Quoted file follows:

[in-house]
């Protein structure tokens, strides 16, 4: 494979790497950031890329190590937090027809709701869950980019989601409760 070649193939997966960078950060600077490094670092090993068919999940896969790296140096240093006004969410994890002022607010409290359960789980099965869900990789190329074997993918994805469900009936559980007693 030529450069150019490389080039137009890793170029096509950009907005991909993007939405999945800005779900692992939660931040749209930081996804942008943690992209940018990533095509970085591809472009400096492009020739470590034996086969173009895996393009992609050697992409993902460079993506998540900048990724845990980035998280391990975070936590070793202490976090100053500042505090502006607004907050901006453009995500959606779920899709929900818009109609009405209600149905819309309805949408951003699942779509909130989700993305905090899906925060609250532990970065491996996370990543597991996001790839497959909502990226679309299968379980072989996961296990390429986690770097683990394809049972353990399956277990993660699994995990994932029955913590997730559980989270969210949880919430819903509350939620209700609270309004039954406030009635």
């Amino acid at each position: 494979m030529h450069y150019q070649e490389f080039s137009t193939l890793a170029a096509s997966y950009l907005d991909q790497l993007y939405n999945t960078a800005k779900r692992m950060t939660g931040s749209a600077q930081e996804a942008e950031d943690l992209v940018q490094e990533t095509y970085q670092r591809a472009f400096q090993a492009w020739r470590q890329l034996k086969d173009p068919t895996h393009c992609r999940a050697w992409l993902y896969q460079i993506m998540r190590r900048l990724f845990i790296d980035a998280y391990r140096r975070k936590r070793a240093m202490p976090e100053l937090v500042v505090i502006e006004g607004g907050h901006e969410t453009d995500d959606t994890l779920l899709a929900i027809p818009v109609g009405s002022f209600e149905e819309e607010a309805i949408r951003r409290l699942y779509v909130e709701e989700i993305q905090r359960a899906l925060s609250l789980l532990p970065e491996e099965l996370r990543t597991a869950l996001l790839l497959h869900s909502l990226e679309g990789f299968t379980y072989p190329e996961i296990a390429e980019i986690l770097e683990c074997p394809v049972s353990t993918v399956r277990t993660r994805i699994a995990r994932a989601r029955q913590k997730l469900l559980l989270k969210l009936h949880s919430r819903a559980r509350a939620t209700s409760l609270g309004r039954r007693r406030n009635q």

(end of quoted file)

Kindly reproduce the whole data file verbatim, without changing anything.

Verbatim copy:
[in-house]
């Protein structure tokens, strides 16, 4: 494979790497950031890329190590937090027809709701869950980019989601409760 070649193939997966960078950060600077490094670092090993068919999940896969790296140096240093006004969410994890002022607010409290359960789980099965869900990789190329074997993918994805469900009936559980007693 030529450069150019490389080039137009890793170029096509950009907005991909993007939405999945800005779900692992939660931040749209930081996804942008943690992209940018990533095509970085591809472009400096492009020739470590034996086969173009895996393009992609050697992409993902460079993506998540900048990724845990980035998280391990975070936590070793202490976090100053500042505090502006607004907050901006453009995500959606779920899709929900818009109609009405209600149905819309309805949408951003699942779509909130989700993305905090899906925060609250532990970065491996996370990543597991996001790839497959909502990226679309299968379980072989996961296990390429986690770097683990394809049972353990399956277990993660699994995990994932029955913590997730559980989270969210949880919430819903509350939620209700609270309004039954406030009635």
């Amino acid at each position: 494979m030529h450069y150019q070649e490389f080039s137009t193939l890793a170029a096509s997966y950009l907005d991909q790497l993007y939405n999945t960078a800005k779900r692992m950060t939660g931040s749209a600077q930081e996804a942008e950031d943690l992209v940018q490094e990533t095509y970085q670092r591809a472009f400096q090993a492009w020739r470590q890329l034996k086969d173009p068919t895996h393009c992609r999940a050697w992409l993902y896969q460079i993506m998540r190590r900048l990724f845990i790296d980035a998280y391990r140096r975070k936590r070793a240093m202490p976090e100053l937090v500042v505090i502006e006004g607004g907050h901006e969410t453009d995500d959606t994890l779920l899709a929900i027809p818009v109609g009405s002022f209600e149905e819309e607010a309805i949408r951003r409290l699942y779509v909130e709701e989700i993305q905090r359960a899906l925060s609250l789980l532990p970065e491996e099965l996370r990543t597991a869950l996001l790839l497959h869900s909502l990226e679309g990789f299968t379980y072989p190329e996961i296990a390429e980019i986690l770097e683990c074997p394809v049972s353990t993918v399956r277990t993660r994805i699994a995990r994932a989601r029955q913590k997730l469900l559980l989270k969210l009936h949880s919430r819903a559980r509350a939620t209700s409760l609270g309004r039954r007693r406030n009635q």